Following a rise in fatal traffic accidents involving senior citizens in Japan, authorities are considering a change to licensing legislation that would require drivers over a certain age to only pilot safety-enhanced vehicles with features like automatic brakes.
The changes, being developed by the National Police Agency in collaboration with various national ministries, will be proposed to Japan's Cabinet, sources recently told
The Japan Times
According to Japan's National Police Agency, the incidence of fatal accidents caused by drivers over the age of 75 in Japan has almost doubled in the last ten years.
In 2008, fatal accidents caused by that age group accounted for 8.7 per cent of the total number in the country; in 2018, with 460 fatalities caused by drivers over 75, that figure was tallied at 14.8 per cent.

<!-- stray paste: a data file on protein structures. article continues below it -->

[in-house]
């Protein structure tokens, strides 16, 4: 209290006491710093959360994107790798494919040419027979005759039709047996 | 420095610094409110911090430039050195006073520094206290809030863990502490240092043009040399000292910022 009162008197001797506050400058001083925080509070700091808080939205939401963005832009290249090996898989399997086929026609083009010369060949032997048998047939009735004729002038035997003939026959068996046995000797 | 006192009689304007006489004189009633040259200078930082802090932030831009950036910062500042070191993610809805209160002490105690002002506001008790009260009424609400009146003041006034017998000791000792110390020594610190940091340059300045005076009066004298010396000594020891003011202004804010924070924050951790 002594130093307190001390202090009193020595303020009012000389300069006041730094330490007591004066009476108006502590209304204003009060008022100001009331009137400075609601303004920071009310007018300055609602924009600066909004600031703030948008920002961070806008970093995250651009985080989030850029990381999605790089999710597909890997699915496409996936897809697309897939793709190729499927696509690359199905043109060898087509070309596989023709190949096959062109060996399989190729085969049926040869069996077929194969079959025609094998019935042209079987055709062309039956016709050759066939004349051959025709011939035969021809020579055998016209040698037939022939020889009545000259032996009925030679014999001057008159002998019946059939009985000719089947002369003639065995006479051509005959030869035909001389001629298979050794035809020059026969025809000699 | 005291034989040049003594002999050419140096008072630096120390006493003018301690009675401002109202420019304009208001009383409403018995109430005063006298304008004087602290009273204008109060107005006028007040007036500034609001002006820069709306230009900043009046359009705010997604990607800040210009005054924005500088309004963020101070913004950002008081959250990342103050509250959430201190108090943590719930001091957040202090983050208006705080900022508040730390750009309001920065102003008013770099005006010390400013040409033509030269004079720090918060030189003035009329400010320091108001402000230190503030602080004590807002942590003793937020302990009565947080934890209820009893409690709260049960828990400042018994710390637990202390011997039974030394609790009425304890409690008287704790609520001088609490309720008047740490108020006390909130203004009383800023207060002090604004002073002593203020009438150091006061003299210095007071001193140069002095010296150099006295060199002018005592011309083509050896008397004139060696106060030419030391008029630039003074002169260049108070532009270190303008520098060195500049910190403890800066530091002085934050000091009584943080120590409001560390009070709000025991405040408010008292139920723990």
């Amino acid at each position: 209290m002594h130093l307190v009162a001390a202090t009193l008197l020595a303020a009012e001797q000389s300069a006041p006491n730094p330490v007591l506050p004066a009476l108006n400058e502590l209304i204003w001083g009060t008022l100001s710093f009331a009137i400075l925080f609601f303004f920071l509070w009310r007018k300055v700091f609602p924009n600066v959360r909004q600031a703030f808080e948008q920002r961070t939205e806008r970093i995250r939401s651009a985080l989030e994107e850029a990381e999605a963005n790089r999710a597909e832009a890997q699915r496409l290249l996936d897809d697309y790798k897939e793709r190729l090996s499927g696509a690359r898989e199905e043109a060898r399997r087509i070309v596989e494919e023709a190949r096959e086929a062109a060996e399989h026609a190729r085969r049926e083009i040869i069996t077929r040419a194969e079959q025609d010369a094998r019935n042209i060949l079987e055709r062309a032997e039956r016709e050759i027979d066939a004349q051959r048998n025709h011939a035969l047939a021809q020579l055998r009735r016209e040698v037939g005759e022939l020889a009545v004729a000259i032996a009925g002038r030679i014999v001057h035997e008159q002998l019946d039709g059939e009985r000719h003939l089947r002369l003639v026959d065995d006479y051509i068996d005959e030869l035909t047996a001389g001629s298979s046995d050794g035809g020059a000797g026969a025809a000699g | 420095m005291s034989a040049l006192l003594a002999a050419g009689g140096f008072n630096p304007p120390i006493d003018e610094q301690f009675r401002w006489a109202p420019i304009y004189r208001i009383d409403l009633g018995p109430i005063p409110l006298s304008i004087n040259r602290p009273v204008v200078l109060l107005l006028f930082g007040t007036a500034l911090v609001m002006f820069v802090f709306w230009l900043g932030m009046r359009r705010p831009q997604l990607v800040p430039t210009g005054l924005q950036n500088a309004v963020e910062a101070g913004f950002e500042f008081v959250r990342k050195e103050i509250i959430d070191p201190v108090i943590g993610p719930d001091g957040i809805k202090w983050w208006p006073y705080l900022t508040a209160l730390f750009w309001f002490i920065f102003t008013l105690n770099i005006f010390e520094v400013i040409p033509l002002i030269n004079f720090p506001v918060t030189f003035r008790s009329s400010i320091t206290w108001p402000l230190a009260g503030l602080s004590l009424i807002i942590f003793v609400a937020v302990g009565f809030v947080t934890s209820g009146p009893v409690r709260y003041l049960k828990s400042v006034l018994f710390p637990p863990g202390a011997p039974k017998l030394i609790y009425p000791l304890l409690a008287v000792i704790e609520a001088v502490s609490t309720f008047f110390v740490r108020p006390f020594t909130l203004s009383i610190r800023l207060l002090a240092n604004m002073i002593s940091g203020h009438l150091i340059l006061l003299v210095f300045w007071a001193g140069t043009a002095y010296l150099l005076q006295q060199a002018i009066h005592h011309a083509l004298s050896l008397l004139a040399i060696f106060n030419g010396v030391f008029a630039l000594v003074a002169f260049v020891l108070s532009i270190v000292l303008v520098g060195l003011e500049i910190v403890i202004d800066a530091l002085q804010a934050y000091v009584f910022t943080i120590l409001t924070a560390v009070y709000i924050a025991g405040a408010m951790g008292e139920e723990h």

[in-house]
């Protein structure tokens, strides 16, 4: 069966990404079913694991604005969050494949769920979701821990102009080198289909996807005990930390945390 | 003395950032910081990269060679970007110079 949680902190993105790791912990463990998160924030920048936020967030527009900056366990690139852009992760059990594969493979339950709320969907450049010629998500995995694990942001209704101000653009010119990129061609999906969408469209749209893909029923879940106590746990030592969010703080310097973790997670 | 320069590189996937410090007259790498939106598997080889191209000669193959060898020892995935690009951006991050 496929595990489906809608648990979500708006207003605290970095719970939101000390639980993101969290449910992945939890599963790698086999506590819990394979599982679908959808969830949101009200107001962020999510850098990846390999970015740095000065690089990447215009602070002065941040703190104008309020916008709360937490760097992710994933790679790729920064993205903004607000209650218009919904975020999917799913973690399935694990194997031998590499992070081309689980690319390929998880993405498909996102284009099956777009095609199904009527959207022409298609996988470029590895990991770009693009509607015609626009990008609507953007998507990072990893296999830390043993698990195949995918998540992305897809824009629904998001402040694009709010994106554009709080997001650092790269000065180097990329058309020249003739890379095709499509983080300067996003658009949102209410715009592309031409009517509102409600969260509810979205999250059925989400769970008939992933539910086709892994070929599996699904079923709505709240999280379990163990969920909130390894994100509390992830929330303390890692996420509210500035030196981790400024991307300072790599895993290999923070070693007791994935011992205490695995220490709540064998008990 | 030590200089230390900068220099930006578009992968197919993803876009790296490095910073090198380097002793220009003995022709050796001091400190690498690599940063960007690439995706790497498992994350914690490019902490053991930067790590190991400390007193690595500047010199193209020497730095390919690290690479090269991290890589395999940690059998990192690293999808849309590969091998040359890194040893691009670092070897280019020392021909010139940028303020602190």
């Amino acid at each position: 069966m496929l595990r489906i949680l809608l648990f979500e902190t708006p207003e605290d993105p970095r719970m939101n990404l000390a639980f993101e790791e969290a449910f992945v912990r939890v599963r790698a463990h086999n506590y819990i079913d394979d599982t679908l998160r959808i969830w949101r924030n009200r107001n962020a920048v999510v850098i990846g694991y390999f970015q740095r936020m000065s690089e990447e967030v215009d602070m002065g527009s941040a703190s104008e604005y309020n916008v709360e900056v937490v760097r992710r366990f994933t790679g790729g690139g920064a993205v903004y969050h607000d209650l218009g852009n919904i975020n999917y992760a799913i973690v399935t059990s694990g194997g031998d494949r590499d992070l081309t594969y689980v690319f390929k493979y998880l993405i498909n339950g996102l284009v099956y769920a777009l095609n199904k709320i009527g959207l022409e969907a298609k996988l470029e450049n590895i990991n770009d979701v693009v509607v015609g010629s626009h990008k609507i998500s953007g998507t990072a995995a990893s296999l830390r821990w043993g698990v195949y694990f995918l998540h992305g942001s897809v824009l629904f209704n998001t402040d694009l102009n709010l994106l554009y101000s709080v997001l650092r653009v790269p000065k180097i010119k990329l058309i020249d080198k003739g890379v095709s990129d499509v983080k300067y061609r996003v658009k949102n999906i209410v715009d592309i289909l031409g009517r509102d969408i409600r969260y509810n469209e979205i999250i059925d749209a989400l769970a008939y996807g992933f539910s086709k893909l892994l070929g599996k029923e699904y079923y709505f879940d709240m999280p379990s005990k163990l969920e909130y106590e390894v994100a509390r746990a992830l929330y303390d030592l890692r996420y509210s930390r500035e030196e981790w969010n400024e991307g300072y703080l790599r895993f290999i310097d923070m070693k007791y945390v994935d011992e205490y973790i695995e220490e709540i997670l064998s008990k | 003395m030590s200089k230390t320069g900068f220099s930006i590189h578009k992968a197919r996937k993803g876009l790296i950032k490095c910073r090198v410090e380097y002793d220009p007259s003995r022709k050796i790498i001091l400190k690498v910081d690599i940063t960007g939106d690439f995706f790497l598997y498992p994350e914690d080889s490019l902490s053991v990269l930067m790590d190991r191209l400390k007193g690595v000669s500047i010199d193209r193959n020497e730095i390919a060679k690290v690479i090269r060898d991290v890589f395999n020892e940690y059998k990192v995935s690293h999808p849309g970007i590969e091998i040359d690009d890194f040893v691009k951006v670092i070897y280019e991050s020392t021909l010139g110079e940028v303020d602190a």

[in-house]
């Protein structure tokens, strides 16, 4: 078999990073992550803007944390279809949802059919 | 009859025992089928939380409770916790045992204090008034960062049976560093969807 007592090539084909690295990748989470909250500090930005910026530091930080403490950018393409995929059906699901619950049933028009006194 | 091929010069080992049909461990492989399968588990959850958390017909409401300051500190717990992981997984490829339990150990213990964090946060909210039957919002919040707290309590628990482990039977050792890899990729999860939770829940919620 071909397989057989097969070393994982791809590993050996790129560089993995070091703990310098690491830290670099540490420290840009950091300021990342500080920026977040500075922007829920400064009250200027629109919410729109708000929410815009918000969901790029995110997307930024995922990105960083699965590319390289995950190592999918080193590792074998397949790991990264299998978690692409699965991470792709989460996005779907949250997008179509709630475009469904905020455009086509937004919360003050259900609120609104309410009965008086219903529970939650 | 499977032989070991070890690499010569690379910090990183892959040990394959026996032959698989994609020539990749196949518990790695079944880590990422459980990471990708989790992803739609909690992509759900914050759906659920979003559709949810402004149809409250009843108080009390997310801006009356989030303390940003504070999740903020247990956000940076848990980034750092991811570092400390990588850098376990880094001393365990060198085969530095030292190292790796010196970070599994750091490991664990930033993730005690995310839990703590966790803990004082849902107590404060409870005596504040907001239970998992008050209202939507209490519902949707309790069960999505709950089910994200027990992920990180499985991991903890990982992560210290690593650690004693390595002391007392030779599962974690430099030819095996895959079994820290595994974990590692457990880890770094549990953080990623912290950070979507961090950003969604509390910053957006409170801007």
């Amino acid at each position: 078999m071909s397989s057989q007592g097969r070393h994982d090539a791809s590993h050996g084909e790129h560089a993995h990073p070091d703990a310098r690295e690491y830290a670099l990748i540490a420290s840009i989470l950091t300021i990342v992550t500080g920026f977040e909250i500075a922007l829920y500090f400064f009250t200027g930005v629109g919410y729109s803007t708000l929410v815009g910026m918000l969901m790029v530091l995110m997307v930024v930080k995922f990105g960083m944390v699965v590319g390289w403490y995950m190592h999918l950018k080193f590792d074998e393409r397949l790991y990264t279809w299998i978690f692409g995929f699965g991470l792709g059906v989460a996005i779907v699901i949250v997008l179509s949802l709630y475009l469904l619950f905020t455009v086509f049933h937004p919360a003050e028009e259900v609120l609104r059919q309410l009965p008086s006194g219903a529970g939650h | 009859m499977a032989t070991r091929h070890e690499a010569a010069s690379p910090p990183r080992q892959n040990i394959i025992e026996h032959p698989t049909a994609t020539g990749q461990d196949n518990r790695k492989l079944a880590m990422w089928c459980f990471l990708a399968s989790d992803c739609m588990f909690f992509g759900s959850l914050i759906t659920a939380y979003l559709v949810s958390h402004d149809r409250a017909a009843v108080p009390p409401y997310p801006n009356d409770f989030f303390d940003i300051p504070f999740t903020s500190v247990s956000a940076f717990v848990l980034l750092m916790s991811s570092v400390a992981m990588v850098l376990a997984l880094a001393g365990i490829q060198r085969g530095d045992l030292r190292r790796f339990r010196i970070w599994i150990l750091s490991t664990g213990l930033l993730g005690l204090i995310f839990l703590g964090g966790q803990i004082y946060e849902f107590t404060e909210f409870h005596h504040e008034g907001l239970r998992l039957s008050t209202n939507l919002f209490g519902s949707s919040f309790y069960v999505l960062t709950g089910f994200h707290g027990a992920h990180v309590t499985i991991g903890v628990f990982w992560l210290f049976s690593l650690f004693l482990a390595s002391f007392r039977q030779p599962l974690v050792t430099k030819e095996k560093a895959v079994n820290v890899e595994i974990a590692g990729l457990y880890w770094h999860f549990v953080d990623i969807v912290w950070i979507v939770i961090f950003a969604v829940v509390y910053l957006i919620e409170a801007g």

The Agency commissioned three panels of experts to come up with some potential solutions to the growing issue. The new license would limit certain drivers to certain areas at certain times in certain vehicles, likely ones that include automatic braking and fail-safes for when the wrong pedal is pressed.
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This April, an 88-year-old driver and former government official struck and killed a mother and her daughter, and injured six others, in Tokyo.
And even more recently in the city of Fukuoka, an 81-year-old driver collided with five other vehicles in an intersection, killing himself and his wife and injuring nine others.
In both cases, it is believed the driver mistook the gas pedal for the brake pedal.